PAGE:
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  2. Laine, L, and Jensen, DM (2012). Management of patients with ulcer bleeding. Am J Gastroenterol. 107, 345-360.
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  3. Sung, JJ, Chan, FK, and Chen, M (2011). Asia-Pacific Working Group consensus on non-variceal upper gastrointestinal bleeding. Gut. 60, 1170-1177.
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  4. Pang, SH, Ching, JY, Lau, JY, Sung, JJ, Graham, DY, and Chan, FK (2010). Comparing the Blatchford and pre-endoscopic Rockall score in predicting the need for endoscopic therapy in patients with upper GI hemorrhage. Gastrointest Endosc. 71, 1134-1140.
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  5. Cheng, DW, Lu, YW, Teller, T, Sekhon, HK, and Wu, BU (2012). A modified Glasgow Blatchford Score improves risk stratification in upper gastrointestinal bleed: a prospective comparison of scoring systems. Aliment Pharmacol Ther. 36, 782-789.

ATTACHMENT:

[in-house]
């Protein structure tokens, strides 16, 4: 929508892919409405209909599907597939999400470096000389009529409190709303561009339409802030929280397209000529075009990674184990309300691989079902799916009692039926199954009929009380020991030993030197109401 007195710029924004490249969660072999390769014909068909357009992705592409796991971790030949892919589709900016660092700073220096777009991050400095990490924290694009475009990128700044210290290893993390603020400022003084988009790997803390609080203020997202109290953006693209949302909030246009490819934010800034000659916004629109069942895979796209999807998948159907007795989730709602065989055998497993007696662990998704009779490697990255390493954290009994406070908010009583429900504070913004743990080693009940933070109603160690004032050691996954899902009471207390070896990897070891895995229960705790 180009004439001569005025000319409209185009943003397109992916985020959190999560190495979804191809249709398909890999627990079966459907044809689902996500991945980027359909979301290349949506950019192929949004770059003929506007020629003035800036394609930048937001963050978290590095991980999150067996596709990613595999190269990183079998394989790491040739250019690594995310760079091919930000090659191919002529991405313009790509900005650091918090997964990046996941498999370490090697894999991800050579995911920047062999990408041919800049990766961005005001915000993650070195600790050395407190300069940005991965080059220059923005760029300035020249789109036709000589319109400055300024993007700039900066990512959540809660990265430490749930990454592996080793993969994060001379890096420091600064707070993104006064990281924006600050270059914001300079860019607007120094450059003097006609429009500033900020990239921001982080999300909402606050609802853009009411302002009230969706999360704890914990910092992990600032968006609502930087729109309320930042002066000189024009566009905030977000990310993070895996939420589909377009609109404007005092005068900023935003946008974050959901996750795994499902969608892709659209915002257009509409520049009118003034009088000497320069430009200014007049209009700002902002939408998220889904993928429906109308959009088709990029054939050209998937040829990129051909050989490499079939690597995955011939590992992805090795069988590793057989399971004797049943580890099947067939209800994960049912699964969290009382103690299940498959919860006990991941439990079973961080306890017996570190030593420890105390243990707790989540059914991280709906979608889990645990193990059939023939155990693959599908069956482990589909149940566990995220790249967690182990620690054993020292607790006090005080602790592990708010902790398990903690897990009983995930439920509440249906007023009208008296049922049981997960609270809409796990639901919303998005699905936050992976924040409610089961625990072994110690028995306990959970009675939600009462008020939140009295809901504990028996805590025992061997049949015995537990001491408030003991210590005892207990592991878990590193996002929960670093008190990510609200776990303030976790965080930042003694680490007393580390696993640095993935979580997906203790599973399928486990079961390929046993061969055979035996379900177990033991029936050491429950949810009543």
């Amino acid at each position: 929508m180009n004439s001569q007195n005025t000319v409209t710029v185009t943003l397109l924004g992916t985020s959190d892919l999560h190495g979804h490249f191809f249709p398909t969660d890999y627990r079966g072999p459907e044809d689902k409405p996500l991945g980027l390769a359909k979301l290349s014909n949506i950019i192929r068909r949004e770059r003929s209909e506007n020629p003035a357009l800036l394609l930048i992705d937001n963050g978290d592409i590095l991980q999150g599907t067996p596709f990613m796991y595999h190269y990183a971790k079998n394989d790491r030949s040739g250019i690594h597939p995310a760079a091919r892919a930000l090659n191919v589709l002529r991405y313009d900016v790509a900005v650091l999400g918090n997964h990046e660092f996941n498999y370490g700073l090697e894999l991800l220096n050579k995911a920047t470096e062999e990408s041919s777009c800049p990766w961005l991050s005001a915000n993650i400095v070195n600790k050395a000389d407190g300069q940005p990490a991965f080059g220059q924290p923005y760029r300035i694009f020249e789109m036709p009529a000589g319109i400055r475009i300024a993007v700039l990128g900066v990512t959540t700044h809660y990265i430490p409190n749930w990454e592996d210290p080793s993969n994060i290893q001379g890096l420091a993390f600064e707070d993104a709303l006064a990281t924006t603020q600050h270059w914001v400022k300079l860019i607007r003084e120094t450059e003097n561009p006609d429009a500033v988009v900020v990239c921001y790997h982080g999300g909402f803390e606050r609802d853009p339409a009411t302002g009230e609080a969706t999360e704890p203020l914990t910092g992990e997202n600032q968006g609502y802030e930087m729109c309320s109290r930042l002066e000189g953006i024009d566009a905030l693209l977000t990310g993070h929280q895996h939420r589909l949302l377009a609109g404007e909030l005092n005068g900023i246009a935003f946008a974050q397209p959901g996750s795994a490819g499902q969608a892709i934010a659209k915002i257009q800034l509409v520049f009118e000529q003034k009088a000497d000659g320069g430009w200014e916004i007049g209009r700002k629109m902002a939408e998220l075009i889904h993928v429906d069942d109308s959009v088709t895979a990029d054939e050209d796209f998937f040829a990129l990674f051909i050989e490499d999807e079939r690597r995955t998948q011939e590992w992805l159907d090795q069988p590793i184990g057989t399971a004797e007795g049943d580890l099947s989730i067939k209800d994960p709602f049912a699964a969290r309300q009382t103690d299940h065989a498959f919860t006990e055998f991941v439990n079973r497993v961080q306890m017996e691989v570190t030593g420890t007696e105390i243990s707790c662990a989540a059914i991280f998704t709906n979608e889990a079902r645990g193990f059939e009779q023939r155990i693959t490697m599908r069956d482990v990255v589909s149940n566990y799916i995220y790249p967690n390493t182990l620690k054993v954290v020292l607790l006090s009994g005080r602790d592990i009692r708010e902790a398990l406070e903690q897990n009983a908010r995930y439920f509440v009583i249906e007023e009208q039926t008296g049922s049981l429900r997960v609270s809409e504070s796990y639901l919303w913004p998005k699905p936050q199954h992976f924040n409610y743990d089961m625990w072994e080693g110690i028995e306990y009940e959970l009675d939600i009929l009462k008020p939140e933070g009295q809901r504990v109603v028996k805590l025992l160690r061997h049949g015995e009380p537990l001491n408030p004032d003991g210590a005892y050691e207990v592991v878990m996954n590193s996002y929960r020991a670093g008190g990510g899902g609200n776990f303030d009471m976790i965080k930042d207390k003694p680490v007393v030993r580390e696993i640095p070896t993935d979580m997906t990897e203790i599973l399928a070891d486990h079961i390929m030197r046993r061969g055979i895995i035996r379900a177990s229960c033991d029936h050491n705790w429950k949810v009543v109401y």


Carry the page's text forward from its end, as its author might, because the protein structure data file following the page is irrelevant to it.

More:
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  6. DeLong, ER, DeLong, DM, and Clarke-Pearson, DL (1988). Comparing the areas under two or more correlated receiver operating characteristic curves: a nonparametric approach. Biometrics. 44, 837-845.
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  7. Lanas, A, Garc?a-Rodr?guez, LA, and Polo-Tom?s, M (2011). The changing face of hospitalisation due to gastrointestinal bleeding and perforation. Aliment Pharmacol Ther. 33, 585-591.
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  8. Chen, IC, Hung, MS, Chiu, TF, Chen, JC, and Hsiao, CT (2007). Risk scoring systems to predict need for clinical intervention for patients with nonvariceal upper gastrointestinal tract bleeding. Am J Emerg Med. 25, 774-779.